Significant Technology Advances Enabling Integrated Continuous Bioprocessing

Peter Levison

August 11, 2016

4 Min Read

Peter Levison (senior director, Pall Life Sciences ) BPI Theater @ INTERPHEX April 26, 2016, 1:40–2:00 pm

Pall’s advancements in integrated continuous bioprocessing include new product launches. The company has built a continuous laboratory at its facility in Westborough, MA. It is 6 m × 6 m and can produce >2 g of pure monoclonal antibody (MAb) per hour. One continuous process flows through one step to the next, from cell culture to formulation.

Continuous manufacturing is being used successfully in other industries; however, it is not yet used much in the biopharmaceutical industry. Regulatory authorities are now actively supporting continuous biomanufacturing. Unit operations are well established. Levison says, “A continuous process is evolutionary, not revolutionary.”

One advantage to continuous processing is making a lean, efficient system that eliminates much waste from batch processing (e.g., defects, overproduction, used talent, motion, transportation, waiting, inventory, and extra processing). Other advantages include greater manufacturing flexibility with reduced processing time, operating costs, footprint, and capital outlay.

Pall’s vision is to be the “leading provider of integrated platform technologies for continuous manufacturing of biologics.” The company envisions its platform as robust across multiple molecules at multiple scales, able to complete process development in four weeks, producing high overall yields, and meeting or exceeding the current purity requirements for batch processes.

Upstream: The Cadence Acoustic Separator PD unit is a new product that performs cell clarification by acoustic wave separation (AWS). A transducer produces a low, three-dimensional, standing acoustic wave that crosses the flow channel and reflects back to create nodes. Cells enter the flow channel, get trapped in acoustic nodes, and clump together. As the clumps grow bigger, gravitational forces overcome drag forces, so the clumps drop out as sedimentation. This continuous process is effectively a “filterless filter.” Testing has shown minimal temperature rise with no impact on protein quality.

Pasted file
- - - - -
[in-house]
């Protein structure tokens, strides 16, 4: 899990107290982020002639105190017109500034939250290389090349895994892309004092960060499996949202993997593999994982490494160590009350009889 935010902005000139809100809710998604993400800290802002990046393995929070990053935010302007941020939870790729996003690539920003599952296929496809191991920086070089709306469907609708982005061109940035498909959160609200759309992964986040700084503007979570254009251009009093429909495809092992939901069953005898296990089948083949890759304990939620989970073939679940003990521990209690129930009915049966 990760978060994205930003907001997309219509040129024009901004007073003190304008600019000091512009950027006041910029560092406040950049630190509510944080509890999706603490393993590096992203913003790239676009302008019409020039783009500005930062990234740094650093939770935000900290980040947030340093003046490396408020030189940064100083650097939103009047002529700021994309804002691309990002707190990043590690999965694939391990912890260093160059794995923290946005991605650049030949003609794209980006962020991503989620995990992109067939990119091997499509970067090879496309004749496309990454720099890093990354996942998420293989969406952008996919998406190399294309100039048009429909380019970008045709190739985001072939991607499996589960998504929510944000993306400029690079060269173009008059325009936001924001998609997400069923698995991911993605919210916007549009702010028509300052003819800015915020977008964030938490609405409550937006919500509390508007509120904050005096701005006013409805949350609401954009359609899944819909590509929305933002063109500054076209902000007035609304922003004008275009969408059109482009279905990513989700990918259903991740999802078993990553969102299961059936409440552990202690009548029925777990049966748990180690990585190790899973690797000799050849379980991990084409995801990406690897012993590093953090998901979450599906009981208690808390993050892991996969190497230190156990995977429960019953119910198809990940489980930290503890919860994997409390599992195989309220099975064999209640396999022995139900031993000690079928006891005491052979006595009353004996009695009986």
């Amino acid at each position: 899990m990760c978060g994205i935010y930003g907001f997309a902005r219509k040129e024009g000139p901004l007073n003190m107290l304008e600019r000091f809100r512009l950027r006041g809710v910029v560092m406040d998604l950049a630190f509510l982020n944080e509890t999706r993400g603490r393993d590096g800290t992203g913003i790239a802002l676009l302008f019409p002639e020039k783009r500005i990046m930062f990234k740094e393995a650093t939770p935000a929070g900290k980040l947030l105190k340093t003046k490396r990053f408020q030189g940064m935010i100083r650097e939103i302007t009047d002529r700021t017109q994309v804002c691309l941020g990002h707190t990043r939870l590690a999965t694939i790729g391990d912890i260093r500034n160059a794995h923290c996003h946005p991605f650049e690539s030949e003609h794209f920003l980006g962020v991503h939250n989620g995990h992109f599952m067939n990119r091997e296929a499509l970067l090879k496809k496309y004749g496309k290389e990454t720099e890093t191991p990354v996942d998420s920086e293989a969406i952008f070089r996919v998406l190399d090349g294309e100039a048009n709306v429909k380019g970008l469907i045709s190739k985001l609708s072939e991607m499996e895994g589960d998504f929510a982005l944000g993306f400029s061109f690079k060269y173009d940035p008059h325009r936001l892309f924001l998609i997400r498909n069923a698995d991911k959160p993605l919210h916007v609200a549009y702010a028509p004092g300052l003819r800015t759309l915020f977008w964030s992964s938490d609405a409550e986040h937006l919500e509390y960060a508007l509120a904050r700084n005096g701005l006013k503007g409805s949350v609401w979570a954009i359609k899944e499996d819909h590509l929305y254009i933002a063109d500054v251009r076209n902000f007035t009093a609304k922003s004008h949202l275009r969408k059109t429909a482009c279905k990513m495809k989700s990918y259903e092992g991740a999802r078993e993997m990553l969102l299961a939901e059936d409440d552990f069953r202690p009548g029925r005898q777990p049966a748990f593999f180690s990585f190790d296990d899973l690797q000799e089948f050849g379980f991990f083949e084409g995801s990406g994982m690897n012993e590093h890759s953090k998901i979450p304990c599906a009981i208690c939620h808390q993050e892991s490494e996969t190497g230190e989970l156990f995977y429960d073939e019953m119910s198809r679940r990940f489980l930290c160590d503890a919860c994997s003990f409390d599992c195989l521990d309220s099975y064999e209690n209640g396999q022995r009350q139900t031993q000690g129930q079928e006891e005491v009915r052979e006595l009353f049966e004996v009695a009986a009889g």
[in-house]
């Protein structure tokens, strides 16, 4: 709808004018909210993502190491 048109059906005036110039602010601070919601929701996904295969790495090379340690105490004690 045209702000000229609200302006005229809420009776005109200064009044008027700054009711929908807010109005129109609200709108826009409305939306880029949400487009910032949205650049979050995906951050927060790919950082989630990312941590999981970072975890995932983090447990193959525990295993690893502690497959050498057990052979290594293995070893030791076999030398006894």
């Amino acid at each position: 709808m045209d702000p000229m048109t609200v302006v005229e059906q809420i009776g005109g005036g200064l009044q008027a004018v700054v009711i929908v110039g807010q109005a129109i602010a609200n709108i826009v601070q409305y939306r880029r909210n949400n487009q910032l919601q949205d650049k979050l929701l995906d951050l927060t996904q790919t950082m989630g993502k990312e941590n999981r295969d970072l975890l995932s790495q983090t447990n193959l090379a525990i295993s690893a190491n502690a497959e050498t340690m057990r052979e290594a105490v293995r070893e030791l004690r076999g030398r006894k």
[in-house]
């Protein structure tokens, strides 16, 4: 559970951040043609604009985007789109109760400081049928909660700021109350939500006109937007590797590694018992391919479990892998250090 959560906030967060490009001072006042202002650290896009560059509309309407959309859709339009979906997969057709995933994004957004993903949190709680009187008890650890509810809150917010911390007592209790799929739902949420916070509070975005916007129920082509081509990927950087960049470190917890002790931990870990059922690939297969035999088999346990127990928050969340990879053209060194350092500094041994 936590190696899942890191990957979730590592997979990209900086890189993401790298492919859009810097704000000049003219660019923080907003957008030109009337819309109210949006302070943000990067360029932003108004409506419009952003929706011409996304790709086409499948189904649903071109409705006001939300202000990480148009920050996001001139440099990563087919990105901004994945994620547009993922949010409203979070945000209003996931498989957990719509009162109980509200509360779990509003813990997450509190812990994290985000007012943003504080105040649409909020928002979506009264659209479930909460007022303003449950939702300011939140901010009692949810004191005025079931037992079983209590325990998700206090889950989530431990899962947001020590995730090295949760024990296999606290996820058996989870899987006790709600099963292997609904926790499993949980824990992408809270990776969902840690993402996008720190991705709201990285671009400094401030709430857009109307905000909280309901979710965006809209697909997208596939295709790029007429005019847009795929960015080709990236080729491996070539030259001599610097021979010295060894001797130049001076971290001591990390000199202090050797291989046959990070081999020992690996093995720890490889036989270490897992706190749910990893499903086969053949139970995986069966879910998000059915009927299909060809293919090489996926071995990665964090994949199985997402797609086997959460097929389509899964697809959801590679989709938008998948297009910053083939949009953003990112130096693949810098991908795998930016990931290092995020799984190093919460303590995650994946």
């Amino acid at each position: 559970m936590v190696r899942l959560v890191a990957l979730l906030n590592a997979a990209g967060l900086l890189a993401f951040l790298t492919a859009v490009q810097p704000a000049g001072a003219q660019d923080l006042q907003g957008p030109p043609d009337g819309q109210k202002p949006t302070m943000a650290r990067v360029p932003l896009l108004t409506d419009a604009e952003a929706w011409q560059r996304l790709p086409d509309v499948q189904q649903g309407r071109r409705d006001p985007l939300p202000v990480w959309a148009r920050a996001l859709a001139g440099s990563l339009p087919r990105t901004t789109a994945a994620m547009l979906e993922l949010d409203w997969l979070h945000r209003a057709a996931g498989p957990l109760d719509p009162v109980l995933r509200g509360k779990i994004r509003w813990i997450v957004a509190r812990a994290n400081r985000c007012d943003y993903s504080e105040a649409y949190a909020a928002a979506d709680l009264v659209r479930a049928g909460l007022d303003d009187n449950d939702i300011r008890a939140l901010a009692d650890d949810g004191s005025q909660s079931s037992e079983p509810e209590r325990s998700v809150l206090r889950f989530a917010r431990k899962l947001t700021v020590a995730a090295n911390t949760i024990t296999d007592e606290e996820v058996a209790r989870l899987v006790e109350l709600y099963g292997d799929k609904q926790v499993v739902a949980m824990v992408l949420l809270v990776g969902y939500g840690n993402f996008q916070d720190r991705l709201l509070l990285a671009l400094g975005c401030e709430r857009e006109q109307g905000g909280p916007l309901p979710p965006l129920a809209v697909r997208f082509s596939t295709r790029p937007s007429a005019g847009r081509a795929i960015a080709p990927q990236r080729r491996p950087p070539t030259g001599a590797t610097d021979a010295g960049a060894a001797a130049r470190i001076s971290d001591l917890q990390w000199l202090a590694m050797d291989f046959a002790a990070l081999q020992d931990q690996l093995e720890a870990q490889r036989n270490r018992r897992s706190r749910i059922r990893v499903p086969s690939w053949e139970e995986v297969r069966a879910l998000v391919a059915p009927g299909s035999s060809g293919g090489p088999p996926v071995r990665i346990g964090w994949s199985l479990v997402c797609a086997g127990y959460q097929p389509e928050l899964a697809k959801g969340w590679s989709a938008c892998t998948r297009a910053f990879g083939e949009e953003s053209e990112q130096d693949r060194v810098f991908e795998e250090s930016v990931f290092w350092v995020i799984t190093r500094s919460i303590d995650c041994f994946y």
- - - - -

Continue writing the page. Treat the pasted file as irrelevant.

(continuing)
A benefit the system offers is an ability to use a smaller depth-filtration area after AWS than with traditional methods. One Cadence Acoustic Separator PD unit can process 3–4 L/hr and clarify a 20-L bioreactor within a working day. Next year, Pall will launch a system that can process 250–500 L per hour of cell culture from a 2,000-L bioreactor. Early testing is already demonstrating system scalability. Pall also plans to launch a benchtop acoustic-wave system for perfusion cell culture by April 2017. The expectations the company has set are that it must operate for 90 straight days, remain sterile, retain cells, be fully disposable, and maintain cell culture performance and product quality throughout the run.

Downstream: Pall also has been introducing chromatography equipment with the aim of making it continuous. The BioSMB technology platform (acquired from Tarpon Biosystems in 2015) is a system for continuous chromatography. Each single-use cassette can handle up to 16 column/capsule positions with a simple flow path.

Although tangential-flow filtration (TFF) typically involves recirculation, Pall’s makes a single pass flowing through an inline concentrator. Cadence ILC Single-Pass TFF systems can be used to improve the efficiency of a capture-chromatography binding step when placed ahead of it. A traditional batch process produces 10 g/hr; the BioSMB system alone can produce 45 g/hr. Adding the ILC increases productivity to 67 g/hr. Product quality remains the same with that seven-fold productivity increase. Using the benchtop system, users could produce the quality and amount of antibody they need for clinical testing rapidly and economically.

Downstream of a large-scale (2,000-L) bioreactor, typical processes use about 100 L of protein A resin during chromatography. By operating in multicolumn mode, companies can use just a few liters instead for a significant economic advantage. Pall is expanding its systems to work with 2,000-L bioreactors in good manufacturing practice (GMP) manufacturing. Those systems will be available commercially later this year.

Bioprocessors can implement Cadence Acoustic Separator, Cadence ILC, and Cadence BioSMB systems today. In production are BioSMBProcess GMP, AWS Benchtop for Perfusion, and AWS full-scale GMP systems. Next, Pall will focus on in-process monitoring and control, automation, and additional enabling technologies for continuous processing such as viral inactivation, virus filtration, and in-line diafiltration. All these systems will be designed to be responsive to regulatory and validation requirements.

“How is the evolution going?” Levison concluded. “Single-use technologies came in 10 years ago, and now single-use facilities are being constructed. Single-use technology allows you to intensify processes such as with the concentrator. New operations can be integrated together, and finally, you can move on to a fully continuous process.”

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